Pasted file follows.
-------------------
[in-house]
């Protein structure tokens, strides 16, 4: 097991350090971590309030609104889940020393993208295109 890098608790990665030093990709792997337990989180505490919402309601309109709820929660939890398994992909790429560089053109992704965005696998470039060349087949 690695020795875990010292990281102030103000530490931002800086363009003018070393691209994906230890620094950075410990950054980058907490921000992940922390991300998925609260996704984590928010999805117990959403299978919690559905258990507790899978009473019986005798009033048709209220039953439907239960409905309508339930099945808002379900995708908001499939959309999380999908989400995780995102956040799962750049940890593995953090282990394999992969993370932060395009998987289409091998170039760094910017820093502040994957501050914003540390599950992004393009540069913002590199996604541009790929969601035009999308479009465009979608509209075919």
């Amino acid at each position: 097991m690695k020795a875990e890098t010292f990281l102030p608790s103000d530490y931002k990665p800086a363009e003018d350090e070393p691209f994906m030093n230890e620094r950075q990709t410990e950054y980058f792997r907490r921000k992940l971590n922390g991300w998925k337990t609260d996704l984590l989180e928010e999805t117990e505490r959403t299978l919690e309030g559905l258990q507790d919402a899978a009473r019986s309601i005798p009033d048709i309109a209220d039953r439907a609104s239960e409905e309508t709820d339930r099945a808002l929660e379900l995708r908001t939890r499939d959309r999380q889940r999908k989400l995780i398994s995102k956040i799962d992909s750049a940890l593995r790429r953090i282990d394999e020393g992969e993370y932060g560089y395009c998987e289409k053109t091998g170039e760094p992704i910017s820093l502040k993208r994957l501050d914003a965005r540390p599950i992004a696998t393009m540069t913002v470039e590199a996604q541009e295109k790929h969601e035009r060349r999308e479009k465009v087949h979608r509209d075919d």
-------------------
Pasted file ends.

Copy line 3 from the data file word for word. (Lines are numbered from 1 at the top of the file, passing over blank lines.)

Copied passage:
């Amino acid at each position: 097991m690695k020795a875990e890098t010292f990281l102030p608790s103000d530490y931002k990665p800086a363009e003018d350090e070393p691209f994906m030093n230890e620094r950075q990709t410990e950054y980058f792997r907490r921000k992940l971590n922390g991300w998925k337990t609260d996704l984590l989180e928010e999805t117990e505490r959403t299978l919690e309030g559905l258990q507790d919402a899978a009473r019986s309601i005798p009033d048709i309109a209220d039953r439907a609104s239960e409905e309508t709820d339930r099945a808002l929660e379900l995708r908001t939890r499939d959309r999380q889940r999908k989400l995780i398994s995102k956040i799962d992909s750049a940890l593995r790429r953090i282990d394999e020393g992969e993370y932060g560089y395009c998987e289409k053109t091998g170039e760094p992704i910017s820093l502040k993208r994957l501050d914003a965005r540390p599950i992004a696998t393009m540069t913002v470039e590199a996604q541009e295109k790929h969601e035009r060349r999308e479009k465009v087949h979608r509209d075919d």